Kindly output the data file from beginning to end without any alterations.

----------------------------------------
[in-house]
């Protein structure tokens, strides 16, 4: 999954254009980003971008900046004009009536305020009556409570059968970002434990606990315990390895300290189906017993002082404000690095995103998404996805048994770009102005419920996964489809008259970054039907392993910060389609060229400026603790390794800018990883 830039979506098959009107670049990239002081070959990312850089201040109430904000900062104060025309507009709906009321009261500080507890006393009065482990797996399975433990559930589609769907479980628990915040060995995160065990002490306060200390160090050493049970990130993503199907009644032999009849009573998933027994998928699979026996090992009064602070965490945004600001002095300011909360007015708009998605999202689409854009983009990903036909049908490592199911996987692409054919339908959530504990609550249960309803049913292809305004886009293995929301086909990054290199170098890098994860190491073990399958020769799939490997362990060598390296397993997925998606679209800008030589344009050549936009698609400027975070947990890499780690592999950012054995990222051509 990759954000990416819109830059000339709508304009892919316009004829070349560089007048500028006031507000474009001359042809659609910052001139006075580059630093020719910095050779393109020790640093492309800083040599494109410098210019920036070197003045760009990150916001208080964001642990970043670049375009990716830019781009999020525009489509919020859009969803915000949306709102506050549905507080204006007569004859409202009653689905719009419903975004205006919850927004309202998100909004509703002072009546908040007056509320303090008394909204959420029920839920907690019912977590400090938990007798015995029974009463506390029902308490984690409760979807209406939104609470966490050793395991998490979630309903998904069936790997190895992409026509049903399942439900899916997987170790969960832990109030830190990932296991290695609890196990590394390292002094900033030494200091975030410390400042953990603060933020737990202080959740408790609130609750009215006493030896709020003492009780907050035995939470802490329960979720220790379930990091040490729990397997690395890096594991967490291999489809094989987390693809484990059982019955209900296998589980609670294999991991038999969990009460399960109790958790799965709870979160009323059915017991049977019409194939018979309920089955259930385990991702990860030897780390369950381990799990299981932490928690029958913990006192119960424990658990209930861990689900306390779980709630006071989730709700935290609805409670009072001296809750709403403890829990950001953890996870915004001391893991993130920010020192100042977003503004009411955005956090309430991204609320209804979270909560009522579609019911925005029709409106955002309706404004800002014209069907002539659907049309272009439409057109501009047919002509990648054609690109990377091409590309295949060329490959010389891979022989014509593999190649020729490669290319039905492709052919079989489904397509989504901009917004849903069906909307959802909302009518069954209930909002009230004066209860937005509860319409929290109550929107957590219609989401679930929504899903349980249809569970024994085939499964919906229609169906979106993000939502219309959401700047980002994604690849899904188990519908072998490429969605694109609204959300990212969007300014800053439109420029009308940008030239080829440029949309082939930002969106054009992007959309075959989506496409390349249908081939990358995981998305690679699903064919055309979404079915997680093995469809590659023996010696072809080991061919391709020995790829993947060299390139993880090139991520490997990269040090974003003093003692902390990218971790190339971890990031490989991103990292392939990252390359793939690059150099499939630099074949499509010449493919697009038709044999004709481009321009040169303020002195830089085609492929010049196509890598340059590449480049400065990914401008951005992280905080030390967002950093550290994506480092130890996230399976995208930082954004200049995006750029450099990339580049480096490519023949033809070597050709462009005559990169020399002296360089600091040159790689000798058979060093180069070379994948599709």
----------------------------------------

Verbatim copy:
[in-house]
């Protein structure tokens, strides 16, 4: 999954254009980003971008900046004009009536305020009556409570059968970002434990606990315990390895300290189906017993002082404000690095995103998404996805048994770009102005419920996964489809008259970054039907392993910060389609060229400026603790390794800018990883 830039979506098959009107670049990239002081070959990312850089201040109430904000900062104060025309507009709906009321009261500080507890006393009065482990797996399975433990559930589609769907479980628990915040060995995160065990002490306060200390160090050493049970990130993503199907009644032999009849009573998933027994998928699979026996090992009064602070965490945004600001002095300011909360007015708009998605999202689409854009983009990903036909049908490592199911996987692409054919339908959530504990609550249960309803049913292809305004886009293995929301086909990054290199170098890098994860190491073990399958020769799939490997362990060598390296397993997925998606679209800008030589344009050549936009698609400027975070947990890499780690592999950012054995990222051509 990759954000990416819109830059000339709508304009892919316009004829070349560089007048500028006031507000474009001359042809659609910052001139006075580059630093020719910095050779393109020790640093492309800083040599494109410098210019920036070197003045760009990150916001208080964001642990970043670049375009990716830019781009999020525009489509919020859009969803915000949306709102506050549905507080204006007569004859409202009653689905719009419903975004205006919850927004309202998100909004509703002072009546908040007056509320303090008394909204959420029920839920907690019912977590400090938990007798015995029974009463506390029902308490984690409760979807209406939104609470966490050793395991998490979630309903998904069936790997190895992409026509049903399942439900899916997987170790969960832990109030830190990932296991290695609890196990590394390292002094900033030494200091975030410390400042953990603060933020737990202080959740408790609130609750009215006493030896709020003492009780907050035995939470802490329960979720220790379930990091040490729990397997690395890096594991967490291999489809094989987390693809484990059982019955209900296998589980609670294999991991038999969990009460399960109790958790799965709870979160009323059915017991049977019409194939018979309920089955259930385990991702990860030897780390369950381990799990299981932490928690029958913990006192119960424990658990209930861990689900306390779980709630006071989730709700935290609805409670009072001296809750709403403890829990950001953890996870915004001391893991993130920010020192100042977003503004009411955005956090309430991204609320209804979270909560009522579609019911925005029709409106955002309706404004800002014209069907002539659907049309272009439409057109501009047919002509990648054609690109990377091409590309295949060329490959010389891979022989014509593999190649020729490669290319039905492709052919079989489904397509989504901009917004849903069906909307959802909302009518069954209930909002009230004066209860937005509860319409929290109550929107957590219609989401679930929504899903349980249809569970024994085939499964919906229609169906979106993000939502219309959401700047980002994604690849899904188990519908072998490429969605694109609204959300990212969007300014800053439109420029009308940008030239080829440029949309082939930002969106054009992007959309075959989506496409390349249908081939990358995981998305690679699903064919055309979404079915997680093995469809590659023996010696072809080991061919391709020995790829993947060299390139993880090139991520490997990269040090974003003093003692902390990218971790190339971890990031490989991103990292392939990252390359793939690059150099499939630099074949499509010449493919697009038709044999004709481009321009040169303020002195830089085609492929010049196509890598340059590449480049400065990914401008951005992280905080030390967002950093550290994506480092130890996230399976995208930082954004200049995006750029450099990339580049480096490519023949033809070597050709462009005559990169020399002296360089600091040159790689000798058979060093180069070379994948599709």